E- Newsletter: Women's History Month
This month we celebrate women’s history and the extraordinary contributions women have made to our nation. It is also a time to reaffirm our commitment to advancing women’s rights.
This Women's History Month comes at an exciting but also troublesome time in American history. While women play a vital, indispensable role in our country, when it comes to women's rights, some in Washington are determined to take us backwards. In recent weeks we have seen an attempt to repeal the Affordable Care Act that would leave 24 million fewer Americans – including millions of women and girls – without healthcare.
I am also concerned about continuous attacks on a woman’s right to choose. Efforts to defund Planned Parenthood, which provides essential health services, would leave millions of women without access to adequate healthcare. Additionally, President Trump has nominated a Supreme Court Justice who would likely vote to overturn Roe v. Wade. Like men, women deserve the right to control their own bodies, and I stand firm against any attempt to set women’s health back a century.
While we need to defeat efforts to take women and our country backwards, we also need to take proactive steps to empower women. It is an embarrassment that in 2017, women continue to make on average only 79 cents for every dollar paid to men. Women of color face an even larger gap. While women contribute $647 million to the economy in New Jersey every day, they would have to work until April 4th of 2017, to simply earn what men did in 2016. We must close the wage gap and strengthen equal pay laws. That is why I support the Paycheck Fairness Act and ending pay discrimination.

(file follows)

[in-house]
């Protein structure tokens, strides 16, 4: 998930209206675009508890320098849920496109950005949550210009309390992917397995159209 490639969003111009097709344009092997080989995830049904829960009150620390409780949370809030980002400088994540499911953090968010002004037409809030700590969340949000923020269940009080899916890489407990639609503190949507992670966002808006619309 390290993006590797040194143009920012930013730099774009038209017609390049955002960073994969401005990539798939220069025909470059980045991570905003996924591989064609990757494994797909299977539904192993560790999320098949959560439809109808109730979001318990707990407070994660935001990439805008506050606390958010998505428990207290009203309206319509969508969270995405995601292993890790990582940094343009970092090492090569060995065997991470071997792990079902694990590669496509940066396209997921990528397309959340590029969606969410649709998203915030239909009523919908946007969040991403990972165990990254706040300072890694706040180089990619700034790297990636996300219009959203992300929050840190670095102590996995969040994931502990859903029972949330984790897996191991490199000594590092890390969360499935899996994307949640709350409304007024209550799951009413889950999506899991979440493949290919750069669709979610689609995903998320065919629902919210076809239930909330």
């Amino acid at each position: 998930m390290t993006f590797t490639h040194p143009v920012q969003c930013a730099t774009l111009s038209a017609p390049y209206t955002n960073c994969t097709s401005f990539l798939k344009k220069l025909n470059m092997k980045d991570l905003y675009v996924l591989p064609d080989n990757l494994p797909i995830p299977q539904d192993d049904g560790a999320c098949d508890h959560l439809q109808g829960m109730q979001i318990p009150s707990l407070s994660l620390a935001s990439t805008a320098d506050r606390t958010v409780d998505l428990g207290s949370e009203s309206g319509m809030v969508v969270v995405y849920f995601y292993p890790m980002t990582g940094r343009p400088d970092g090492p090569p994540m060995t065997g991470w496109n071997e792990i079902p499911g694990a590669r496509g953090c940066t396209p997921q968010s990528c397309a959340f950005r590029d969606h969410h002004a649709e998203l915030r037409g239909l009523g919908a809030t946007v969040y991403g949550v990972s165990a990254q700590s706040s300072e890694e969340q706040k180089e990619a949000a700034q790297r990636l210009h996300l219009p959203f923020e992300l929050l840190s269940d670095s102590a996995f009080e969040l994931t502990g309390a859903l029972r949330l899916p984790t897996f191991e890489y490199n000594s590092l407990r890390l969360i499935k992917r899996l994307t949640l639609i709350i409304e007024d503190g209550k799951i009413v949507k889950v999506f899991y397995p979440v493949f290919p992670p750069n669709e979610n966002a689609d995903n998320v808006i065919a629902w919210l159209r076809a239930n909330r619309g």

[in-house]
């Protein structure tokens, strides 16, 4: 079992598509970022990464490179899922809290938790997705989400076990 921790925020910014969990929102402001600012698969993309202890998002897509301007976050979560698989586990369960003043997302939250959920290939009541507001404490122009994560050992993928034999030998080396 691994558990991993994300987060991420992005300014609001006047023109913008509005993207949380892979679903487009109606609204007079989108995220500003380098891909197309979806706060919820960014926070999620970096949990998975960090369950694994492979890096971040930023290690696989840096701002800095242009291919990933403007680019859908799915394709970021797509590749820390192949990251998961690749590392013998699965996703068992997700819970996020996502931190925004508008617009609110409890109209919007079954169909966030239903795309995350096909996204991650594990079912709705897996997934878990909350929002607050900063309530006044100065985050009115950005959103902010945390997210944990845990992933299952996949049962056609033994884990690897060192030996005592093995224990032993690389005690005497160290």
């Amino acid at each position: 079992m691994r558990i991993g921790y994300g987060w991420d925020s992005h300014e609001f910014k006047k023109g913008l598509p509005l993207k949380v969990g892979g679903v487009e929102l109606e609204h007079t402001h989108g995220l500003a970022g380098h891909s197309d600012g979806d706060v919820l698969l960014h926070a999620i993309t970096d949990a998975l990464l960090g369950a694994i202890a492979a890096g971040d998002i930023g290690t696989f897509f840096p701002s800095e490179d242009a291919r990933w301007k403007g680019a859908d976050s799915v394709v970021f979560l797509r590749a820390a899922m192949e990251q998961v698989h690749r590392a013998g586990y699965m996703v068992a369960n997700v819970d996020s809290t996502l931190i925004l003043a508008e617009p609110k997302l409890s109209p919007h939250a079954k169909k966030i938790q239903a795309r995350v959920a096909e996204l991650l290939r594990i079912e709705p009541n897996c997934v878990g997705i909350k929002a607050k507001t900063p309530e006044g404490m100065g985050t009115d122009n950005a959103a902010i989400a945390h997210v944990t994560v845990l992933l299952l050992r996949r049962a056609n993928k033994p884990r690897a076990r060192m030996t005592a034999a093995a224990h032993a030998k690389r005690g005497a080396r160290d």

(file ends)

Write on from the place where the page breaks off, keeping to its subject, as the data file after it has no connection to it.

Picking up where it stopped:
I am deeply encouraged by the millions of women who have showed a renewed enthusiasm in making their voices heard. In January, I was proud to join women in Asbury Park, Trenton and throughout the country marching to fight for equality. Last week, a powerful message was also sent when many women went on strike to emphasize the enormous contributions women make to our economy. We all have the opportunity to bring about change in our communities and it’s inspiring so many women are doing just that.
During this time, we can reflect on some of the amazing women who have done so much to move our country forward. One of those leaders was New Jersey’s Alice Paul, who faced extraordinary challenges as a leader in the struggle to earn the right to vote. She faced a political system that refused to listen and bring about change for women. For simply demanding equality, Paul was imprisoned and faced brutality, including being force fed after going on a hunger strike. Her courage and the courage of so many other women led to the adoption of the 19th Amendment and forever changed our country for the better.
This March, we should look to the example of women like Alice Paul who fought so hard to bring about equality. They did not give up against enormous odds and we too must continue to fight for a better future for our daughters and granddaughters.
Congressman Frank Pallone, Jr.